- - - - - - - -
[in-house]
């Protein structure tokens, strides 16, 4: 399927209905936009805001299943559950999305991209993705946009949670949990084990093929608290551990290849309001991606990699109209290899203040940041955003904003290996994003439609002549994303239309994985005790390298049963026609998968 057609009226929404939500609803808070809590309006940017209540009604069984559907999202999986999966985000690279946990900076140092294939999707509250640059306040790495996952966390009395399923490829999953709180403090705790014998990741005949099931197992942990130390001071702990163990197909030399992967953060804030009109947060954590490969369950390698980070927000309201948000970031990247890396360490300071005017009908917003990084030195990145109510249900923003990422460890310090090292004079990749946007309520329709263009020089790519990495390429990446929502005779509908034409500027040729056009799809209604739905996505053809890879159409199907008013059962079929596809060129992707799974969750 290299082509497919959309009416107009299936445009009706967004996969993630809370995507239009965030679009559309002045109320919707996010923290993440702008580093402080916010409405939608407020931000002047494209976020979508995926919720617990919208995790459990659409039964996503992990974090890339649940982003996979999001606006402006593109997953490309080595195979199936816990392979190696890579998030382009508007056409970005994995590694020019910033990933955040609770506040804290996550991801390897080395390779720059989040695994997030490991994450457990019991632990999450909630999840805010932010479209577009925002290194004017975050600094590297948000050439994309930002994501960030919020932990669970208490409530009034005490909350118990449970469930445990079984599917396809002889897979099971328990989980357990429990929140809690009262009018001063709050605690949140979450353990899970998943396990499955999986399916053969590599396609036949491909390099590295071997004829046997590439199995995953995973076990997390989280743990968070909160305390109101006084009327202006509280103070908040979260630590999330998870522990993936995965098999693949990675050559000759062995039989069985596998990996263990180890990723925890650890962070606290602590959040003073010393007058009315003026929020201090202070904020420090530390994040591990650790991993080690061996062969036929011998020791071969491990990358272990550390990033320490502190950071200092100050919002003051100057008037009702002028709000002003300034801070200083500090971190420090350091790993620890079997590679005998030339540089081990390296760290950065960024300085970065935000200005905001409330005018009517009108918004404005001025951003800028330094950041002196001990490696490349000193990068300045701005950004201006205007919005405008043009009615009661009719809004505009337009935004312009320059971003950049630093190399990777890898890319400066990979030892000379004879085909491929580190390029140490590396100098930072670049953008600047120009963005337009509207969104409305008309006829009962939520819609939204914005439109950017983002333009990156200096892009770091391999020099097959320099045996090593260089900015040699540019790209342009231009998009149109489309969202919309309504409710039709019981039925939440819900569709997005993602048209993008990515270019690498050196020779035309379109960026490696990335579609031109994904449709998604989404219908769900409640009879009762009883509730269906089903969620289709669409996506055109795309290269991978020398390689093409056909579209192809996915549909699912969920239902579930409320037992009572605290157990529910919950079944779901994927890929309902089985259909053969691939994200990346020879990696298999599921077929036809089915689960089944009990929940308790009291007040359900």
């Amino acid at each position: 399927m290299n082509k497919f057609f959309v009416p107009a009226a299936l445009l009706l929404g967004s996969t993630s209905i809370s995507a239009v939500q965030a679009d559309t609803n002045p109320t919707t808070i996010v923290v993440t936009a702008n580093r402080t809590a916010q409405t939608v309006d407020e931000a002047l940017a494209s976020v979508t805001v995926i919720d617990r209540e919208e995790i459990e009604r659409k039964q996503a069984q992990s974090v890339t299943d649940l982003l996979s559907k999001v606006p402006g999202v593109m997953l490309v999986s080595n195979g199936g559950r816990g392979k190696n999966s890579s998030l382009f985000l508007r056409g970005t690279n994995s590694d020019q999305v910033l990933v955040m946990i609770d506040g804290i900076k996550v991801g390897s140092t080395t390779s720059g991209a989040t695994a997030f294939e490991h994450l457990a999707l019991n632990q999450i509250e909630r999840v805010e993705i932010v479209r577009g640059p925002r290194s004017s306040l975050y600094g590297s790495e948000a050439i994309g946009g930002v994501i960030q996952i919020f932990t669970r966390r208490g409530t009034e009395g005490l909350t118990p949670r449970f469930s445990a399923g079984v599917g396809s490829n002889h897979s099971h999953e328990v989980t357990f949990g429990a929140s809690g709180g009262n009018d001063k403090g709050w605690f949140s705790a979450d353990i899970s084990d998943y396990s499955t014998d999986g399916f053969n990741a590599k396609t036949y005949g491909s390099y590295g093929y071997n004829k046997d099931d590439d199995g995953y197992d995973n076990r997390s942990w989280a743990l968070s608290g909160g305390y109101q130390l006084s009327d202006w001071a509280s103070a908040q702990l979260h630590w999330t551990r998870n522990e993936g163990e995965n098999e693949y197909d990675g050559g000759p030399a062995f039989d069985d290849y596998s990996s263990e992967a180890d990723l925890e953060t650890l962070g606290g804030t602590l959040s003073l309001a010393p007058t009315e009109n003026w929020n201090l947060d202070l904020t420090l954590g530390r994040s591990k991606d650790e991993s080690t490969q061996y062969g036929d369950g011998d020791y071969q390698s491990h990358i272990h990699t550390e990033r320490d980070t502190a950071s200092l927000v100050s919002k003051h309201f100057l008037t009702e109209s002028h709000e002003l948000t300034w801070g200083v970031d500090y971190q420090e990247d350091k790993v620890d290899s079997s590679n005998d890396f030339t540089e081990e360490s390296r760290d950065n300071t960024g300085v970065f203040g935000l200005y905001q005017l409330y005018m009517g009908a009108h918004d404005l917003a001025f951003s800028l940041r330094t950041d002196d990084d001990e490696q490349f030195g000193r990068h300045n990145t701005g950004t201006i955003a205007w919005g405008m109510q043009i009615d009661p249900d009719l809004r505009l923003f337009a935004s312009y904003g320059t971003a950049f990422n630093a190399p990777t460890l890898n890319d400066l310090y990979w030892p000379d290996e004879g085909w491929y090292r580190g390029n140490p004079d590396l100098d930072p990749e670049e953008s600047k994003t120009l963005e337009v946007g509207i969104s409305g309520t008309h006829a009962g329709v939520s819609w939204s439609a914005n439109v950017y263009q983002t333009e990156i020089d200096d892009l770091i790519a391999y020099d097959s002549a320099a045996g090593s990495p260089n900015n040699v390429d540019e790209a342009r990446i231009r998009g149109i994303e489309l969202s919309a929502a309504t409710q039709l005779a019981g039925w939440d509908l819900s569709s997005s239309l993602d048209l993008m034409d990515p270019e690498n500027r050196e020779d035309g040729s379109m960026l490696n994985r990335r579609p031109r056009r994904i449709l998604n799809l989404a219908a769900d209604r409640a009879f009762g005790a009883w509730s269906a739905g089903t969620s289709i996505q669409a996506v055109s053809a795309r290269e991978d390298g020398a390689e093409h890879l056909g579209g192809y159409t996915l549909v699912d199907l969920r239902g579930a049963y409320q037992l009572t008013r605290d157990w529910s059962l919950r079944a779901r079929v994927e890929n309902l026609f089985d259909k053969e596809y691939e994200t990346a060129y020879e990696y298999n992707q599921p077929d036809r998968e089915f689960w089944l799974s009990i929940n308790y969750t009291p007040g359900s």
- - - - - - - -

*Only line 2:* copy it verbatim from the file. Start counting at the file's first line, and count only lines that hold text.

């Protein structure tokens, strides 16, 4: 399927209905936009805001299943559950999305991209993705946009949670949990084990093929608290551990290849309001991606990699109209290899203040940041955003904003290996994003439609002549994303239309994985005790390298049963026609998968 057609009226929404939500609803808070809590309006940017209540009604069984559907999202999986999966985000690279946990900076140092294939999707509250640059306040790495996952966390009395399923490829999953709180403090705790014998990741005949099931197992942990130390001071702990163990197909030399992967953060804030009109947060954590490969369950390698980070927000309201948000970031990247890396360490300071005017009908917003990084030195990145109510249900923003990422460890310090090292004079990749946007309520329709263009020089790519990495390429990446929502005779509908034409500027040729056009799809209604739905996505053809890879159409199907008013059962079929596809060129992707799974969750 290299082509497919959309009416107009299936445009009706967004996969993630809370995507239009965030679009559309002045109320919707996010923290993440702008580093402080916010409405939608407020931000002047494209976020979508995926919720617990919208995790459990659409039964996503992990974090890339649940982003996979999001606006402006593109997953490309080595195979199936816990392979190696890579998030382009508007056409970005994995590694020019910033990933955040609770506040804290996550991801390897080395390779720059989040695994997030490991994450457990019991632990999450909630999840805010932010479209577009925002290194004017975050600094590297948000050439994309930002994501960030919020932990669970208490409530009034005490909350118990449970469930445990079984599917396809002889897979099971328990989980357990429990929140809690009262009018001063709050605690949140979450353990899970998943396990499955999986399916053969590599396609036949491909390099590295071997004829046997590439199995995953995973076990997390989280743990968070909160305390109101006084009327202006509280103070908040979260630590999330998870522990993936995965098999693949990675050559000759062995039989069985596998990996263990180890990723925890650890962070606290602590959040003073010393007058009315003026929020201090202070904020420090530390994040591990650790991993080690061996062969036929011998020791071969491990990358272990550390990033320490502190950071200092100050919002003051100057008037009702002028709000002003300034801070200083500090971190420090350091790993620890079997590679005998030339540089081990390296760290950065960024300085970065935000200005905001409330005018009517009108918004404005001025951003800028330094950041002196001990490696490349000193990068300045701005950004201006205007919005405008043009009615009661009719809004505009337009935004312009320059971003950049630093190399990777890898890319400066990979030892000379004879085909491929580190390029140490590396100098930072670049953008600047120009963005337009509207969104409305008309006829009962939520819609939204914005439109950017983002333009990156200096892009770091391999020099097959320099045996090593260089900015040699540019790209342009231009998009149109489309969202919309309504409710039709019981039925939440819900569709997005993602048209993008990515270019690498050196020779035309379109960026490696990335579609031109994904449709998604989404219908769900409640009879009762009883509730269906089903969620289709669409996506055109795309290269991978020398390689093409056909579209192809996915549909699912969920239902579930409320037992009572605290157990529910919950079944779901994927890929309902089985259909053969691939994200990346020879990696298999599921077929036809089915689960089944009990929940308790009291007040359900």